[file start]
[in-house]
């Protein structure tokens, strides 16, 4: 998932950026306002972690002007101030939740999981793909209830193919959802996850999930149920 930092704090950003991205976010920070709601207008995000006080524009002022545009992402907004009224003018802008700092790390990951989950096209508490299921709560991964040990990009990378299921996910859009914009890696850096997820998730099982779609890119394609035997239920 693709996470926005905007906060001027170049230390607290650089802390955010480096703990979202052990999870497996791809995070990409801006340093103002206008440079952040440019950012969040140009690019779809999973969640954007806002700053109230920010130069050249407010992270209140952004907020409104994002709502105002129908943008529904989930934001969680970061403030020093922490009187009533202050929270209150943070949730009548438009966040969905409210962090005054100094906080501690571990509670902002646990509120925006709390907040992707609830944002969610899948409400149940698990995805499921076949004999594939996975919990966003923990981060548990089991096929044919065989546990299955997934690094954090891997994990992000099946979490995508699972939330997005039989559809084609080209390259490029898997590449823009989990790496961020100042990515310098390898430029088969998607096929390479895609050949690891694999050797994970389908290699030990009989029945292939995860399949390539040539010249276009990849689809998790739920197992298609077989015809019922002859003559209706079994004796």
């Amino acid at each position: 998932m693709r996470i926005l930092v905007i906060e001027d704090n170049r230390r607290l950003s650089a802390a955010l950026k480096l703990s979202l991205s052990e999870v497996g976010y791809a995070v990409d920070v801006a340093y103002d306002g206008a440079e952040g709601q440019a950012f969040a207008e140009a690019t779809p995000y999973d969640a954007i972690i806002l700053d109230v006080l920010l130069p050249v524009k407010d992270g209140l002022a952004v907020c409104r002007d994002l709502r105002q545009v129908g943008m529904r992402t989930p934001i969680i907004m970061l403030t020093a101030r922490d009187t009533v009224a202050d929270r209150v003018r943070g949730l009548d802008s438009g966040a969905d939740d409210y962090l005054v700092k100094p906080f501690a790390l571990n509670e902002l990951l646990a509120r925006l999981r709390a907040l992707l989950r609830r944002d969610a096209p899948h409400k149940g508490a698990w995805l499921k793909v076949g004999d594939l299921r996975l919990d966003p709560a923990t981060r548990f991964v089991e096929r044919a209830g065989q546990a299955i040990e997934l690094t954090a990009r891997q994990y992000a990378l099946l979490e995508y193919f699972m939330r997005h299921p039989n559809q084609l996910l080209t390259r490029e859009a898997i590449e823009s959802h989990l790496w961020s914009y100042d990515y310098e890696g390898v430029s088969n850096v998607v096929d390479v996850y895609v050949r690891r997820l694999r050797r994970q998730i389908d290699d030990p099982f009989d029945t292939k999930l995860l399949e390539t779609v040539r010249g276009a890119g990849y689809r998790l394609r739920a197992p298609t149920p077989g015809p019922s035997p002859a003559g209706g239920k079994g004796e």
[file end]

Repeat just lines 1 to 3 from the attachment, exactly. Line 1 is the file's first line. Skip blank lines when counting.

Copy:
[in-house]
């Protein structure tokens, strides 16, 4: 998932950026306002972690002007101030939740999981793909209830193919959802996850999930149920 930092704090950003991205976010920070709601207008995000006080524009002022545009992402907004009224003018802008700092790390990951989950096209508490299921709560991964040990990009990378299921996910859009914009890696850096997820998730099982779609890119394609035997239920 693709996470926005905007906060001027170049230390607290650089802390955010480096703990979202052990999870497996791809995070990409801006340093103002206008440079952040440019950012969040140009690019779809999973969640954007806002700053109230920010130069050249407010992270209140952004907020409104994002709502105002129908943008529904989930934001969680970061403030020093922490009187009533202050929270209150943070949730009548438009966040969905409210962090005054100094906080501690571990509670902002646990509120925006709390907040992707609830944002969610899948409400149940698990995805499921076949004999594939996975919990966003923990981060548990089991096929044919065989546990299955997934690094954090891997994990992000099946979490995508699972939330997005039989559809084609080209390259490029898997590449823009989990790496961020100042990515310098390898430029088969998607096929390479895609050949690891694999050797994970389908290699030990009989029945292939995860399949390539040539010249276009990849689809998790739920197992298609077989015809019922002859003559209706079994004796």
């Amino acid at each position: 998932m693709r996470i926005l930092v905007i906060e001027d704090n170049r230390r607290l950003s650089a802390a955010l950026k480096l703990s979202l991205s052990e999870v497996g976010y791809a995070v990409d920070v801006a340093y103002d306002g206008a440079e952040g709601q440019a950012f969040a207008e140009a690019t779809p995000y999973d969640a954007i972690i806002l700053d109230v006080l920010l130069p050249v524009k407010d992270g209140l002022a952004v907020c409104r002007d994002l709502r105002q545009v129908g943008m529904r992402t989930p934001i969680i907004m970061l403030t020093a101030r922490d009187t009533v009224a202050d929270r209150v003018r943070g949730l009548d802008s438009g966040a969905d939740d409210y962090l005054v700092k100094p906080f501690a790390l571990n509670e902002l990951l646990a509120r925006l999981r709390a907040l992707l989950r609830r944002d969610a096209p899948h409400k149940g508490a698990w995805l499921k793909v076949g004999d594939l299921r996975l919990d966003p709560a923990t981060r548990f991964v089991e096929r044919a209830g065989q546990a299955i040990e997934l690094t954090a990009r891997q994990y992000a990378l099946l979490e995508y193919f699972m939330r997005h299921p039989n559809q084609l996910l080209t390259r490029e859009a898997i590449e823009s959802h989990l790496w961020s914009y100042d990515y310098e890696g390898v430029s088969n850096v998607v096929d390479v996850y895609v050949r690891r997820l694999r050797r994970q998730i389908d290699d030990p099982f009989d029945t292939k999930l995860l399949e390539t779609v040539r010249g276009a890119g990849y689809r998790l394609r739920a197992p298609t149920p077989g015809p019922s035997p002859a003559g209706g239920k079994g004796e």